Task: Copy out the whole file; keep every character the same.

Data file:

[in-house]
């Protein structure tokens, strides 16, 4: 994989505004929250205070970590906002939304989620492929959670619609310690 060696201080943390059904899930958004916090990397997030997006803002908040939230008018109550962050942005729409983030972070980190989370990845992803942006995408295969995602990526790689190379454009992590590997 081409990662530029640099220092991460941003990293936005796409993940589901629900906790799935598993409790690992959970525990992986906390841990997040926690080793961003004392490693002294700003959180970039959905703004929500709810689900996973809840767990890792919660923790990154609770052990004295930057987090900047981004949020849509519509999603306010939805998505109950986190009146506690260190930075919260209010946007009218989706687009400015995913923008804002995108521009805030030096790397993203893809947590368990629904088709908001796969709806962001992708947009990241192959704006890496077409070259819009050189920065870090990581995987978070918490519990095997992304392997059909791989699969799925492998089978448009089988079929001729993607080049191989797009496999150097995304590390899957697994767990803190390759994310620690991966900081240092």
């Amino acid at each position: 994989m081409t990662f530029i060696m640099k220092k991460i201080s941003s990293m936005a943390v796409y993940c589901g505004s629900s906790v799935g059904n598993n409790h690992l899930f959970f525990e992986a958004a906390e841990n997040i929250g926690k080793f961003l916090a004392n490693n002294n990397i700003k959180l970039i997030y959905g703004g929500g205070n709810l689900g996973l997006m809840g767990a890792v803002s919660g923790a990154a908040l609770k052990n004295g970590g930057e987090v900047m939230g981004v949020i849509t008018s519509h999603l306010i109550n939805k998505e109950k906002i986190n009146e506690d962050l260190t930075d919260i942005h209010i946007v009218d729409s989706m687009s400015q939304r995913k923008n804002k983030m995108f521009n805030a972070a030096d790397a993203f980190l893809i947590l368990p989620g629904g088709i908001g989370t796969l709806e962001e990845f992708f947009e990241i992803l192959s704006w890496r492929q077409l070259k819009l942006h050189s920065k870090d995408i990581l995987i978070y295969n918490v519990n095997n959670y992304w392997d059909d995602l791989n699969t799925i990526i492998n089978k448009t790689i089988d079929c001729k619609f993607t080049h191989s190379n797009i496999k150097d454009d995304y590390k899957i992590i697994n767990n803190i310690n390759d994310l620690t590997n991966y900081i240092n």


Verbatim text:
[in-house]
């Protein structure tokens, strides 16, 4: 994989505004929250205070970590906002939304989620492929959670619609310690 060696201080943390059904899930958004916090990397997030997006803002908040939230008018109550962050942005729409983030972070980190989370990845992803942006995408295969995602990526790689190379454009992590590997 081409990662530029640099220092991460941003990293936005796409993940589901629900906790799935598993409790690992959970525990992986906390841990997040926690080793961003004392490693002294700003959180970039959905703004929500709810689900996973809840767990890792919660923790990154609770052990004295930057987090900047981004949020849509519509999603306010939805998505109950986190009146506690260190930075919260209010946007009218989706687009400015995913923008804002995108521009805030030096790397993203893809947590368990629904088709908001796969709806962001992708947009990241192959704006890496077409070259819009050189920065870090990581995987978070918490519990095997992304392997059909791989699969799925492998089978448009089988079929001729993607080049191989797009496999150097995304590390899957697994767990803190390759994310620690991966900081240092």
């Amino acid at each position: 994989m081409t990662f530029i060696m640099k220092k991460i201080s941003s990293m936005a943390v796409y993940c589901g505004s629900s906790v799935g059904n598993n409790h690992l899930f959970f525990e992986a958004a906390e841990n997040i929250g926690k080793f961003l916090a004392n490693n002294n990397i700003k959180l970039i997030y959905g703004g929500g205070n709810l689900g996973l997006m809840g767990a890792v803002s919660g923790a990154a908040l609770k052990n004295g970590g930057e987090v900047m939230g981004v949020i849509t008018s519509h999603l306010i109550n939805k998505e109950k906002i986190n009146e506690d962050l260190t930075d919260i942005h209010i946007v009218d729409s989706m687009s400015q939304r995913k923008n804002k983030m995108f521009n805030a972070a030096d790397a993203f980190l893809i947590l368990p989620g629904g088709i908001g989370t796969l709806e962001e990845f992708f947009e990241i992803l192959s704006w890496r492929q077409l070259k819009l942006h050189s920065k870090d995408i990581l995987i978070y295969n918490v519990n095997n959670y992304w392997d059909d995602l791989n699969t799925i990526i492998n089978k448009t790689i089988d079929c001729k619609f993607t080049h191989s190379n797009i496999k150097d454009d995304y590390k899957i992590i697994n767990n803190i310690n390759d994310l620690t590997n991966y900081i240092n």